Every beer drinker has been there at least once. It’s a great day at the local taproom. Pints are flowing and everything just tastes great. A sense of desire creeps up and the entrepreneurial spirit rises. The idea to open a brewery of your own, or at least work at one, is born.
The next day the feeling might be faded or gone, but if it lingers and grows it might be time to start thinking about formal educational steps.
The Beer Edge covers all aspects of the brewing industry with long-form interviews, keen insight, and expert analysis.
A Career in Beer
For many who start work in the beer industry, there has been a long-established history of first being a homebrewer. Starting out with simple kits that can evolve into near-professional grade equipment, the desire to go pro has existed in the United States since Jack McAuliffe launched New Albion Brewing in California in the 1970s.
Long-time pros will caution against simply going from a homebrew setup to owning a professional operation without first having some practical experience. Making beer is great, but a beer career is more than just recipe development and brewing.
Many breweries will offer internships or apprenticeships that rotate workers through various aspects of the business, often for a week or so at a time. These can be helpful because it introduces other jobs aside from making beer to candidates and might spark an interest in another career inside of beer.
Or you can simply apply for a job, any job, and see where it takes you.
There are benefits to starting at the bottom, cleaning and keg washing, at a local brewery and then rising through the ranks. Finding a brewery that lets employees lean on the job and rewards tenacity and initiative with the chance to learn (and get paid).
If thinking about one day hanging your own shingle, education is going to be important. Classes or full degrees from Siebel’s Institute of Technology, University of California Davis, The American Brewers Guild, and any of the other brewing programs that have popped up at colleges and universities around the country can help create a fuller understanding of all facets of brewing and beer.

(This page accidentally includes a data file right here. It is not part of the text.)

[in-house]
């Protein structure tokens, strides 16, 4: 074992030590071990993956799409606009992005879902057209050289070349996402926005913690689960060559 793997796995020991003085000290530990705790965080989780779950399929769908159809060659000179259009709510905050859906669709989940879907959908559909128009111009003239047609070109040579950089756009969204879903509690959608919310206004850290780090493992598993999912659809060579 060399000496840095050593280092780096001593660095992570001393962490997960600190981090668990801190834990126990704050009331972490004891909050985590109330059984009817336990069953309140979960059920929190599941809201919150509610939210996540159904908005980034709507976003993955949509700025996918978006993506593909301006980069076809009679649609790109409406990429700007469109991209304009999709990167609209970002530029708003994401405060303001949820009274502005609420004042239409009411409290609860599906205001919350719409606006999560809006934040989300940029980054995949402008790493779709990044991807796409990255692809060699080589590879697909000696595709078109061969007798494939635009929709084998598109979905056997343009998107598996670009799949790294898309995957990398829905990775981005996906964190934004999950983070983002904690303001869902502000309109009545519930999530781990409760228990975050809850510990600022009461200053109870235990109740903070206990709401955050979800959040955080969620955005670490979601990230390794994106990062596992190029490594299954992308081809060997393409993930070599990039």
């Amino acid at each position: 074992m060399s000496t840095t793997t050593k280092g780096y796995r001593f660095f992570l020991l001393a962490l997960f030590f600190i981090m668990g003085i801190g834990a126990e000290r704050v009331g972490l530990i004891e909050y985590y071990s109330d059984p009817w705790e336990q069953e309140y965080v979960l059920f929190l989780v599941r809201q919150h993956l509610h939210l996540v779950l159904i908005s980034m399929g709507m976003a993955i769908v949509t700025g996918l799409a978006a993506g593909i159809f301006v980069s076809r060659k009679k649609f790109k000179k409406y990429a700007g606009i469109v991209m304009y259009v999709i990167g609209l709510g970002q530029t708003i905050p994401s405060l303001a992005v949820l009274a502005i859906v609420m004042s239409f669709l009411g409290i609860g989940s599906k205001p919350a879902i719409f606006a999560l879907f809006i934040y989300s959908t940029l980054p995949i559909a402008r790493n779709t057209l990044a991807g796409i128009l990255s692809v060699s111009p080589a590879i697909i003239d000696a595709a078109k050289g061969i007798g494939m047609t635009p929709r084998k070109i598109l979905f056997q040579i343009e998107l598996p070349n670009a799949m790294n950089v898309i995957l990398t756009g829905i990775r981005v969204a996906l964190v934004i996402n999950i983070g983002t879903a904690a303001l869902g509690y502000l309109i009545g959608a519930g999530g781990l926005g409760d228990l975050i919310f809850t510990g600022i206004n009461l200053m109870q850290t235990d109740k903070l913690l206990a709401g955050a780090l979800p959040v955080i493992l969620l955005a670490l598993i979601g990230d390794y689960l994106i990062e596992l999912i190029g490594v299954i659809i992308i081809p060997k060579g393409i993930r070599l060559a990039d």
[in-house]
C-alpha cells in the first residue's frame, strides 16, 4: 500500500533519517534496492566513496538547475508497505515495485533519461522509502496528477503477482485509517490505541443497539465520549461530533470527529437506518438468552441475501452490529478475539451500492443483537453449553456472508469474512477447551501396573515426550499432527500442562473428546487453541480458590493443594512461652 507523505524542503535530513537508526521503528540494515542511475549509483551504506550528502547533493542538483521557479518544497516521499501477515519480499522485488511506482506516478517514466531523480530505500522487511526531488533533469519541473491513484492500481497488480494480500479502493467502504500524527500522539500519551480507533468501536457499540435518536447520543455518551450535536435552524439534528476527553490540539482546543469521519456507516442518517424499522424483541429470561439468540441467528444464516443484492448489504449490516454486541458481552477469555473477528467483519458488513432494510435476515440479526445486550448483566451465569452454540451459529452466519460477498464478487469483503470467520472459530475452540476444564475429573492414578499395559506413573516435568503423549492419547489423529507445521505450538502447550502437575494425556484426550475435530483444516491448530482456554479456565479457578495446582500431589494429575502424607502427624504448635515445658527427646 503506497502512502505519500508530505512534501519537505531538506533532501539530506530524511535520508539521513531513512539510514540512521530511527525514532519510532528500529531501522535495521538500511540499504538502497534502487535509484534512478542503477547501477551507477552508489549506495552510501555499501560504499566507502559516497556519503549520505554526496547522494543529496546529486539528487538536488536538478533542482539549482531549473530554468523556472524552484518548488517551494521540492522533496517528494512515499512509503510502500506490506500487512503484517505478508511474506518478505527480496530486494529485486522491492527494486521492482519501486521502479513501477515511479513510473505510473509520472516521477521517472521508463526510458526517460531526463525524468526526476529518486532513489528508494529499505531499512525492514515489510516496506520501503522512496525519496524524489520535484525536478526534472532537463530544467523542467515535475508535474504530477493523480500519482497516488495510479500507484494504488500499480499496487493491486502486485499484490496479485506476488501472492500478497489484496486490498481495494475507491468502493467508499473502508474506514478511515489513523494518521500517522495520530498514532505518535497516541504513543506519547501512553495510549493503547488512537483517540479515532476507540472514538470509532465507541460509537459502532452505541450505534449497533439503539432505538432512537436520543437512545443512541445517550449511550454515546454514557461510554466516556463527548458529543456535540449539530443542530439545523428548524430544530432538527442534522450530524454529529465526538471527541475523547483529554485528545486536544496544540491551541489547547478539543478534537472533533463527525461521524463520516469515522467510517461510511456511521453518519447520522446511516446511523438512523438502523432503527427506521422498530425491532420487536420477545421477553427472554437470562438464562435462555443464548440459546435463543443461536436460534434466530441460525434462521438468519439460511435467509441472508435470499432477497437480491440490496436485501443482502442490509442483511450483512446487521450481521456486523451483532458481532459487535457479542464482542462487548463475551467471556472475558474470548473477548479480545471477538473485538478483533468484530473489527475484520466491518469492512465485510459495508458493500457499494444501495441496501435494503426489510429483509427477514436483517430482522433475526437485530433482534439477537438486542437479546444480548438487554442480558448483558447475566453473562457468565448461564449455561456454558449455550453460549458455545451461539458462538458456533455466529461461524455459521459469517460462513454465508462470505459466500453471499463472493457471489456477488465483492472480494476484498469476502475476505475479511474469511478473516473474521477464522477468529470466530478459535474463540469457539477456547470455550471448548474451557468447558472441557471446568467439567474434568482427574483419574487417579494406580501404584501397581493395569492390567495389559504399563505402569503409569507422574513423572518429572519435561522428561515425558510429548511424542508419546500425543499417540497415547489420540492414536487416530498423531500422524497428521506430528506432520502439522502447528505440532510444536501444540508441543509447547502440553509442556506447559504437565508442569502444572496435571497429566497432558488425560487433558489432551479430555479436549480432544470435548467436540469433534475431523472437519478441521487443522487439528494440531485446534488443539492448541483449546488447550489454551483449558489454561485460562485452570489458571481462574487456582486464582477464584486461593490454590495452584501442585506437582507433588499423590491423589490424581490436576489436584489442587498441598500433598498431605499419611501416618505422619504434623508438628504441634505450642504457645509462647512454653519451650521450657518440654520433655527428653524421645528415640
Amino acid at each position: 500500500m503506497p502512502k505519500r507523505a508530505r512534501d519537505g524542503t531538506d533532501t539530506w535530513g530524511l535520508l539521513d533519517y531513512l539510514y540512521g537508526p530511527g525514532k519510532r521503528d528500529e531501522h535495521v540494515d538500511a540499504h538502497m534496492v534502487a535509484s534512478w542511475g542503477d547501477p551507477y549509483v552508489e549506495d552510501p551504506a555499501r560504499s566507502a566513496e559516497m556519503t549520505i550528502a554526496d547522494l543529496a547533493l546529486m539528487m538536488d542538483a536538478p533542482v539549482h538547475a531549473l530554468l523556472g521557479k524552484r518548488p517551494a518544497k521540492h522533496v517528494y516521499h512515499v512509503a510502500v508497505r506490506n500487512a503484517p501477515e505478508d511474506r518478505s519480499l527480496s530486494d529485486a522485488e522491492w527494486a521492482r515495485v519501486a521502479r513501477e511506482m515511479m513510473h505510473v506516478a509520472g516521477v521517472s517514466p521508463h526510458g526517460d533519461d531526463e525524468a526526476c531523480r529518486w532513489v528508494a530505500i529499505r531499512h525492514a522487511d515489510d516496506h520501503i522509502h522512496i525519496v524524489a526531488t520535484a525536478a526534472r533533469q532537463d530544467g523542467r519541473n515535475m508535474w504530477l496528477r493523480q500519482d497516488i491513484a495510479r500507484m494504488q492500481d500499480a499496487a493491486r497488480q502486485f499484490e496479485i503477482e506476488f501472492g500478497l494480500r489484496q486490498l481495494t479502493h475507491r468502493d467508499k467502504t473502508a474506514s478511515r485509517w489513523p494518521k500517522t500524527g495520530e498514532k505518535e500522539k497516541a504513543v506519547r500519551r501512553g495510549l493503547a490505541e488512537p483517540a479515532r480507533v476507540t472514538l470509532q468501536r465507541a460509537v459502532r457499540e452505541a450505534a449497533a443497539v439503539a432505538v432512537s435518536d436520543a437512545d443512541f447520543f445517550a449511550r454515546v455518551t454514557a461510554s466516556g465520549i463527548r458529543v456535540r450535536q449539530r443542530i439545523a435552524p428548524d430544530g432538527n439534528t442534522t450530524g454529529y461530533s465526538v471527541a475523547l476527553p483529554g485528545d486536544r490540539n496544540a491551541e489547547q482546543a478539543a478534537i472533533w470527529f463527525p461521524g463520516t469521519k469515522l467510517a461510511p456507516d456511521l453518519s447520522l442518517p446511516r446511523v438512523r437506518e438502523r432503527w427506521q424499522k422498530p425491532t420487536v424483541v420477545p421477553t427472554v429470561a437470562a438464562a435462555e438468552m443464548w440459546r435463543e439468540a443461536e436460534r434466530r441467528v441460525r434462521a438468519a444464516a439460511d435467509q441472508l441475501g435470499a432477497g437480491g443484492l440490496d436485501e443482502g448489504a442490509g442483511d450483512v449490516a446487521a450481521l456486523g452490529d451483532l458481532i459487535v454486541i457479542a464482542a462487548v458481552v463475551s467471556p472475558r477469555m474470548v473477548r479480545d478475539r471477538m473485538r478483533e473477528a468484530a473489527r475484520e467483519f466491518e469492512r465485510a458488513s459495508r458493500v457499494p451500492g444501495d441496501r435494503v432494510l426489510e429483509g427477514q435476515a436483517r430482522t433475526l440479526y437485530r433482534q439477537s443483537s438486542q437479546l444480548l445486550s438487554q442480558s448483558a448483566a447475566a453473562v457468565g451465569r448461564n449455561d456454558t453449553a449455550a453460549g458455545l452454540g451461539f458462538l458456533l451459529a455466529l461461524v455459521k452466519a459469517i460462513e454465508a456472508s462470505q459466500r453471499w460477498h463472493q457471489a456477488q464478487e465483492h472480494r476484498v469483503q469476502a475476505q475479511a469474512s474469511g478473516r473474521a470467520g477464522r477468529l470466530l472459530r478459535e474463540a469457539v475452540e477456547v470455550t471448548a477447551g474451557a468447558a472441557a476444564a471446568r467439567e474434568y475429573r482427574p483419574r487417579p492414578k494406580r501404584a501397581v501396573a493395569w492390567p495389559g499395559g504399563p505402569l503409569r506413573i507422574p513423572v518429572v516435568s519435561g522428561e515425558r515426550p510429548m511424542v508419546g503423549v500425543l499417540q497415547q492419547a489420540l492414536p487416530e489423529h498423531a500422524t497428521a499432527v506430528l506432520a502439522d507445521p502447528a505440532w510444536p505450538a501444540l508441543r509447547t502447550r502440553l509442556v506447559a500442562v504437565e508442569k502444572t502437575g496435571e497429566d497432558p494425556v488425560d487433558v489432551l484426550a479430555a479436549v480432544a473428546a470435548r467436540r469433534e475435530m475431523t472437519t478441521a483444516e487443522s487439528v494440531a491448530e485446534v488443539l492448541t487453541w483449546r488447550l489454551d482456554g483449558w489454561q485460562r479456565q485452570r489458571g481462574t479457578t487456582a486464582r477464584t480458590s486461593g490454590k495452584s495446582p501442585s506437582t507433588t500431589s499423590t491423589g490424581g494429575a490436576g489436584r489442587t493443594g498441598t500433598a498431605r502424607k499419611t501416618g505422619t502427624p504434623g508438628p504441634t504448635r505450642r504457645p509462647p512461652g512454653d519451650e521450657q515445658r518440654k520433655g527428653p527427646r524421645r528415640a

Education, especially when it comes during the launch of a second career can be time-consuming and costly, so understanding the commitments in advance and discovering if they work with your lifestyle or personal situation will need to be considered.
Should the day come, and you decide to launch your own brewery, the education should not stop. As a business plan is constructed consider taking business classes, taking time to understand state and local regulations, understanding human resources, and even courses on hospitality.
There is also no beer law that says a brewery owner has to make beer. Beer can be a passion but the making of it can be left to talented individuals. If you have a head for finance or running a font of house or anything else the business can touch aside from the physical making of beer that is also a path to own and run a brewery.
There is going to be a lot of lessons learned in real time and many will be unpleasant but having a proper educational background can help lessen some of the stresses that come with running a small business in the beer industry.